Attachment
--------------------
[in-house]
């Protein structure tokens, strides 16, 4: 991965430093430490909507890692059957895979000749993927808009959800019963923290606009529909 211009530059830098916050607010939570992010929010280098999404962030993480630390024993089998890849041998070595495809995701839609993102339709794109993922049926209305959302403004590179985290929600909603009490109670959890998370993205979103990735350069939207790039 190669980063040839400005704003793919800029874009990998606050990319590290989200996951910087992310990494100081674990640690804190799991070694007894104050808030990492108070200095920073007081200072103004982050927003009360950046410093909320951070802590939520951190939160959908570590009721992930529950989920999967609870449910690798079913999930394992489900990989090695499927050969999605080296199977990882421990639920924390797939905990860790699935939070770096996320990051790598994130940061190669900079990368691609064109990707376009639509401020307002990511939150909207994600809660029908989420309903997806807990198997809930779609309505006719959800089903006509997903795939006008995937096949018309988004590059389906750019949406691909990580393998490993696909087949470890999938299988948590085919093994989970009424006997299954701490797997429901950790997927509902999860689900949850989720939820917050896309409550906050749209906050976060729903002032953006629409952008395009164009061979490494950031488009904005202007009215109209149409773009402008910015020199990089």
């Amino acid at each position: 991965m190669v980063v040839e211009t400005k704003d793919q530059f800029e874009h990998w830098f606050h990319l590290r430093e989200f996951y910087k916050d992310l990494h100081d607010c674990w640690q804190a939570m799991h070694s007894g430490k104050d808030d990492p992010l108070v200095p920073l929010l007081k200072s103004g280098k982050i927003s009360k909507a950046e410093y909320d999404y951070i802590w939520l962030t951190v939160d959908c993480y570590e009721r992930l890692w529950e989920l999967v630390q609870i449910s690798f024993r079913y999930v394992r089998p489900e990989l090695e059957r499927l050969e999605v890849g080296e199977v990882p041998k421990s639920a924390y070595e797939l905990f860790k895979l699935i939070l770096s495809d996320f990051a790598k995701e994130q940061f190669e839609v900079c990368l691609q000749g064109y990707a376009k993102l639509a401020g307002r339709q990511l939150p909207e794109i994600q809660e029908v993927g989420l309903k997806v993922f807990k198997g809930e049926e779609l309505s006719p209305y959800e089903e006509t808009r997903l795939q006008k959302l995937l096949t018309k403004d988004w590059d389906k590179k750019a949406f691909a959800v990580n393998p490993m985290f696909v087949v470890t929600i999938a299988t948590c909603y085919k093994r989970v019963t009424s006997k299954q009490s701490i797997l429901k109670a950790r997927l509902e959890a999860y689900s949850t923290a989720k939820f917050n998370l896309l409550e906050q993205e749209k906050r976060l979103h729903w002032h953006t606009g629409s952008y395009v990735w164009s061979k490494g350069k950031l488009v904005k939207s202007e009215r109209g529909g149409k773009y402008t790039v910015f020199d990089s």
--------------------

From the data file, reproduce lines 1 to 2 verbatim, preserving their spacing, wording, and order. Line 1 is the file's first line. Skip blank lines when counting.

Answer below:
[in-house]
């Protein structure tokens, strides 16, 4: 991965430093430490909507890692059957895979000749993927808009959800019963923290606009529909 211009530059830098916050607010939570992010929010280098999404962030993480630390024993089998890849041998070595495809995701839609993102339709794109993922049926209305959302403004590179985290929600909603009490109670959890998370993205979103990735350069939207790039 190669980063040839400005704003793919800029874009990998606050990319590290989200996951910087992310990494100081674990640690804190799991070694007894104050808030990492108070200095920073007081200072103004982050927003009360950046410093909320951070802590939520951190939160959908570590009721992930529950989920999967609870449910690798079913999930394992489900990989090695499927050969999605080296199977990882421990639920924390797939905990860790699935939070770096996320990051790598994130940061190669900079990368691609064109990707376009639509401020307002990511939150909207994600809660029908989420309903997806807990198997809930779609309505006719959800089903006509997903795939006008995937096949018309988004590059389906750019949406691909990580393998490993696909087949470890999938299988948590085919093994989970009424006997299954701490797997429901950790997927509902999860689900949850989720939820917050896309409550906050749209906050976060729903002032953006629409952008395009164009061979490494950031488009904005202007009215109209149409773009402008910015020199990089």